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Machining center used at University of Hawaii Institute For Astronomy to produce one-off diffraction gratings for remote sensing instruments used with telescopes and other research instrumentation
When you enter the laboratories at the University of Hawaii’s Maikalani Institute For Astronomy (IFA) Advanced Technology Research Center on the island of Maui and hear talk of light years, dark energy and space telescopes, it quickly becomes apparent that this is not your typical machine shop. The machining for instrumentation developed here involves some of the most sophisticated techniques on Earth, which is a pun of cosmic irony, as the workpieces produced here are primarily used to help evaluate happenings in deep space.
The Maikalani facility provides laboratory workspace for Physicists and Astronomers performing advanced metrology and optical fabrication, novel optics design, optical/infrared sensor development and a creative workspace. Maikalani literally means, “knowledge we gain from the cosmos.” As the Lab Director, a world-class physicist, Dr. Joe Ritter explains, “At the IFA, our excellent staff and faculty invent, design and build novel instruments for use in state of the art telescopes. Among other technologies, we are working to develop a novel generalized conformal diffraction grating. Gratings are optical components used to split light into component colors for the study of the chemistry of stars.” Ritter and his assistant John Valliant are also the machinists. They exchange their hats from physicists to milling machine operators, using a Spinner MC650-5A, equipped with Sinumerik 840D solution line CNC, to produce parts from high-conductivity copper and aluminum 6061-T6 grades, among other alloys.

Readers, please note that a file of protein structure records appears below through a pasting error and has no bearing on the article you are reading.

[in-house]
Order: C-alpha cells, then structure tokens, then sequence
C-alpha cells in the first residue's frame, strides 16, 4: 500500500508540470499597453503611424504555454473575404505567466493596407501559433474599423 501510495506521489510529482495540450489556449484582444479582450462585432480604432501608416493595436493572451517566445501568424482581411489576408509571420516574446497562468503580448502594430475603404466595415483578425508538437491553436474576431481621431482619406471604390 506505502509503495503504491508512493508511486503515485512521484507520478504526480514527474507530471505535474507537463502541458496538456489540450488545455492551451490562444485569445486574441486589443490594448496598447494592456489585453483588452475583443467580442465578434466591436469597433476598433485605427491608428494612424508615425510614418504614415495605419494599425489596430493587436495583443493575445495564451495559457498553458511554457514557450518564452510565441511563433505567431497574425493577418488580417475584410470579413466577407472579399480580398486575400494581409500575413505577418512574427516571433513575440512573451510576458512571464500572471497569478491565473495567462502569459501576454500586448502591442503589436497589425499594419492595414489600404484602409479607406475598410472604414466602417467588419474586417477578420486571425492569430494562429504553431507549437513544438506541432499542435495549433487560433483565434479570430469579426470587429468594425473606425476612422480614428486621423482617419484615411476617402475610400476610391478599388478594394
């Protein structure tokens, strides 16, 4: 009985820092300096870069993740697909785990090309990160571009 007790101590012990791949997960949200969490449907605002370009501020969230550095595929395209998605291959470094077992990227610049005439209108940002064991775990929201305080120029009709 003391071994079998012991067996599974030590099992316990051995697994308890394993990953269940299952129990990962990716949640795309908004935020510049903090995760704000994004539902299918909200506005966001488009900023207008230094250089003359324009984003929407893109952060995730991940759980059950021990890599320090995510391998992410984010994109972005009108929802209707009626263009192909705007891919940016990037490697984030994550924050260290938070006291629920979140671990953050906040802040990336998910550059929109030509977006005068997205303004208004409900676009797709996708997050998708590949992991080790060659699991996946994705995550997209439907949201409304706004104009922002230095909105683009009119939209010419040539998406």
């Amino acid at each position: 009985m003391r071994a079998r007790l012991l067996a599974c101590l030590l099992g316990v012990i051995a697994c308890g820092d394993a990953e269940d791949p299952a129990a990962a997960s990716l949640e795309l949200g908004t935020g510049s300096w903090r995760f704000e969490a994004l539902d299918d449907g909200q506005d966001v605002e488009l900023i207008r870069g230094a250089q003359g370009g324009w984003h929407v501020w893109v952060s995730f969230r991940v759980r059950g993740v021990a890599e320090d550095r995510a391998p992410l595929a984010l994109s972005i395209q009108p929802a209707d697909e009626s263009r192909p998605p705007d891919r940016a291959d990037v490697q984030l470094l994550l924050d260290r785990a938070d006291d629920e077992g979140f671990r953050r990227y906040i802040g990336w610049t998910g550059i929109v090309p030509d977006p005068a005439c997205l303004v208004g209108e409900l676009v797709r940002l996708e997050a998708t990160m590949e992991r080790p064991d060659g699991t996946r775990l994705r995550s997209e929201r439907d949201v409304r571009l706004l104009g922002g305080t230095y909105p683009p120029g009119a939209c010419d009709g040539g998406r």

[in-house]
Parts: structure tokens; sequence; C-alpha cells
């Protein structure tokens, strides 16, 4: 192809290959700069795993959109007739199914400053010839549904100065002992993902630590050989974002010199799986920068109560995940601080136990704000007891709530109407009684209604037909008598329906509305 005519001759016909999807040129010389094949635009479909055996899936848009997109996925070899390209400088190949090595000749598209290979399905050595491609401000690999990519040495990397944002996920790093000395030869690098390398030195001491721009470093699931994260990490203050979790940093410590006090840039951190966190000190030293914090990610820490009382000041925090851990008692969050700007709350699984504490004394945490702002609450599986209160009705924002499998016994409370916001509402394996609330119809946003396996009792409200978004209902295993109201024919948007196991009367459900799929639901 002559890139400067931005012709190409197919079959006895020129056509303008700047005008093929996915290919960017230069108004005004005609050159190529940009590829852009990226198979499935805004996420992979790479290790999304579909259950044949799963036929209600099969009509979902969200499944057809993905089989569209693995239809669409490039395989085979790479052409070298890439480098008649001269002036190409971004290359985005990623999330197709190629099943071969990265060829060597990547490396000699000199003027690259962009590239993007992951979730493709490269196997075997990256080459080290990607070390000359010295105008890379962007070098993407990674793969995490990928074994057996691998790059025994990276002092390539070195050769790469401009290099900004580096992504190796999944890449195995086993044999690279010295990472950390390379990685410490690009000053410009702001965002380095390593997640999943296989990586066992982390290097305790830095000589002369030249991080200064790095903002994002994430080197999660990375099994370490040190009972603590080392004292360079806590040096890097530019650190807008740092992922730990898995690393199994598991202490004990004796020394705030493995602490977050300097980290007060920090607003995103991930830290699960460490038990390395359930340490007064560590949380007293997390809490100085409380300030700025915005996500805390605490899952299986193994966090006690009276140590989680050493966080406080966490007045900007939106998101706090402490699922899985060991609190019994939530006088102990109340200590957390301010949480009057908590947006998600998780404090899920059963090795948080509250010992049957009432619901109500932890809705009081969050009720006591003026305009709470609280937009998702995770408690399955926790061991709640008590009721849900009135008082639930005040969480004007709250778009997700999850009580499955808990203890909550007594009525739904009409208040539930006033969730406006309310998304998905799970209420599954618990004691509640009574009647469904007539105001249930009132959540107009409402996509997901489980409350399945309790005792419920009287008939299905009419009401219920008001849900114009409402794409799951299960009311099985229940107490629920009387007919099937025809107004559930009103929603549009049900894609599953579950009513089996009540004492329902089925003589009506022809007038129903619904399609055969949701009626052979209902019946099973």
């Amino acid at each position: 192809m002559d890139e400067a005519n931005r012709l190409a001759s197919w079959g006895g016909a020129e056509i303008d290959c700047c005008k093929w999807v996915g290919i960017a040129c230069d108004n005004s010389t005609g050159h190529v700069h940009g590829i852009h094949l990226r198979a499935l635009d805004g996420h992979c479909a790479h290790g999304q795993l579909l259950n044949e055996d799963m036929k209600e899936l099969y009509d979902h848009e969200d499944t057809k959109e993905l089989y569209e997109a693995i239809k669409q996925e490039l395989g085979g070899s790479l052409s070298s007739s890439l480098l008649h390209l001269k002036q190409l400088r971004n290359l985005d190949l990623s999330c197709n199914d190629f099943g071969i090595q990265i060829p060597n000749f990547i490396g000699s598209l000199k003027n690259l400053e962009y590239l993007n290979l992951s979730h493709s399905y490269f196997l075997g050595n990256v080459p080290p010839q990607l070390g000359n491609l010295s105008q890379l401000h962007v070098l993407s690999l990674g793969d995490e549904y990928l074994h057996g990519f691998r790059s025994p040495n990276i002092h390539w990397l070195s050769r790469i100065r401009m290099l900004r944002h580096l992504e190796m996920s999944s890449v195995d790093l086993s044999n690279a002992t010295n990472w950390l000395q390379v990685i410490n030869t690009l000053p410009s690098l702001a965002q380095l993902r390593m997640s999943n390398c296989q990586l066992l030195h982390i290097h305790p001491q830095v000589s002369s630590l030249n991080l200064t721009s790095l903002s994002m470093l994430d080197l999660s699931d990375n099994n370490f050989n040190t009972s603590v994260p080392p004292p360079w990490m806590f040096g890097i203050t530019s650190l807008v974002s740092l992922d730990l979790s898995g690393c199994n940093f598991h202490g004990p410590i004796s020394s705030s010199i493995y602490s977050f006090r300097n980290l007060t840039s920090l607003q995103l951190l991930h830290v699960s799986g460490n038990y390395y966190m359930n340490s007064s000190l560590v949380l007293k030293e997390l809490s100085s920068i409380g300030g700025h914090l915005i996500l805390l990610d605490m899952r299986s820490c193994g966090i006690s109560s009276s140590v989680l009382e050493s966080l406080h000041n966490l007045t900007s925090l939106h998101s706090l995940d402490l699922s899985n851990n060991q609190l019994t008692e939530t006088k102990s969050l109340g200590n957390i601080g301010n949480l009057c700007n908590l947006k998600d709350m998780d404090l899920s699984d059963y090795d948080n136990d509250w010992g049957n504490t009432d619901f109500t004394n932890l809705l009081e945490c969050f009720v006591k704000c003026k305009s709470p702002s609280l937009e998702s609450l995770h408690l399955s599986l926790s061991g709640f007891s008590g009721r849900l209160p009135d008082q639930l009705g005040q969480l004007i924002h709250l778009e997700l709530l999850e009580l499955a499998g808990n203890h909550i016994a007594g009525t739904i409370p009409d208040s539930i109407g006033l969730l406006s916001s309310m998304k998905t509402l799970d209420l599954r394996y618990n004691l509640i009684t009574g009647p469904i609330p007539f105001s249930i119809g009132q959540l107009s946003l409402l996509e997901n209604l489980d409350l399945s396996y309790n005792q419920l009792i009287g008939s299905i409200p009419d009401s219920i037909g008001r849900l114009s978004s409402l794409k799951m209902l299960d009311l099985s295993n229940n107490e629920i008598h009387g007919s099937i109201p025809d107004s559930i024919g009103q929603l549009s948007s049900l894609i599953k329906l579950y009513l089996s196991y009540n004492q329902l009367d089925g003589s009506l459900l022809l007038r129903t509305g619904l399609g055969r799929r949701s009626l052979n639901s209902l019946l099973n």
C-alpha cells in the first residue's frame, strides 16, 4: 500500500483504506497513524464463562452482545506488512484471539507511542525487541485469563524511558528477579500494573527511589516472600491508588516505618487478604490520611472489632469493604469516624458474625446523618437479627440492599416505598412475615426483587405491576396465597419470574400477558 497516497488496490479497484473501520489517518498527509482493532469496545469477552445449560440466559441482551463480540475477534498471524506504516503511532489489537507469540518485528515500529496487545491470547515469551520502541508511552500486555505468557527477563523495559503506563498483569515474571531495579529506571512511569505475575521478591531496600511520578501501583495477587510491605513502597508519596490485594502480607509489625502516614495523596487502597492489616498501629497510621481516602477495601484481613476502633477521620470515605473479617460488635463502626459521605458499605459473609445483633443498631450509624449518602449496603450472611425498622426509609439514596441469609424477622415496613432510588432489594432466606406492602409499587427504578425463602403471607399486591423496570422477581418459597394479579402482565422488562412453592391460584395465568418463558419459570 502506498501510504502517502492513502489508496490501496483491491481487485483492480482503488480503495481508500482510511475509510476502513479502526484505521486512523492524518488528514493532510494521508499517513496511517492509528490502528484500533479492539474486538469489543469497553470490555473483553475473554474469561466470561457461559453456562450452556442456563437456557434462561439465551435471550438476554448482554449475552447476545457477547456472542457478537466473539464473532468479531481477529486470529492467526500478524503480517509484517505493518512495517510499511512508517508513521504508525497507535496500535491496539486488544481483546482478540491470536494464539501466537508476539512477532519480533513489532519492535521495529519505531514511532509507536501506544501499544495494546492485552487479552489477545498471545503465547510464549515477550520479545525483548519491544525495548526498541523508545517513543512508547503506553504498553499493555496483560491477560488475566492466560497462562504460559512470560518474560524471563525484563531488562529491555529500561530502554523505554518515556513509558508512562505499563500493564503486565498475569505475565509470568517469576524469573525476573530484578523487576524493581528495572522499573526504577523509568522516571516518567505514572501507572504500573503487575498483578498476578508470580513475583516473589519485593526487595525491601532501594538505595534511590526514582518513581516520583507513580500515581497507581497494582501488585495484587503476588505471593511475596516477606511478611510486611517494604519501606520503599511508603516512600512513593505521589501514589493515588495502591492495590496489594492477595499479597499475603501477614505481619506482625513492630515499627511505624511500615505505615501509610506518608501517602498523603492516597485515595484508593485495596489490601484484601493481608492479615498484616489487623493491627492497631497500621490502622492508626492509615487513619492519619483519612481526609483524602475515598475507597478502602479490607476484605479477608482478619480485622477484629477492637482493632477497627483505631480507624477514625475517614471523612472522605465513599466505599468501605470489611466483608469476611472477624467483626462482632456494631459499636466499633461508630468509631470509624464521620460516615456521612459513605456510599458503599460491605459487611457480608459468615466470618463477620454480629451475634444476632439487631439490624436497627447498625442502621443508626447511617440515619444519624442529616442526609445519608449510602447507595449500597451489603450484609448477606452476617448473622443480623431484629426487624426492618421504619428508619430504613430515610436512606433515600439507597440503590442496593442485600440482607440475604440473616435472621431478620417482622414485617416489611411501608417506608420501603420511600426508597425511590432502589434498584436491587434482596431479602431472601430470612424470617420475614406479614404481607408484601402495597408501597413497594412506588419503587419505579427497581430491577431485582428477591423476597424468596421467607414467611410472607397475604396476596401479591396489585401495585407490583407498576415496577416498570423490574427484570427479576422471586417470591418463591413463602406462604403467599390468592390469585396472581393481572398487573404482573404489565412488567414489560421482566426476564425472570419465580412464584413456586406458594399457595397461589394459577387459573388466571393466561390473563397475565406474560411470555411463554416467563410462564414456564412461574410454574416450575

Since the Spinner is used at the IFA exclusively for precise one-off parts, the search for the right machine focused on equipment that had among the industry-highest standards of accuracy and precision. The novel conformal gratings under development at the lab are designed with variable pitch and spacing dimensions to correct optical aberrations and also focus and split infrared light for future deep space spectroscopy instrumentation.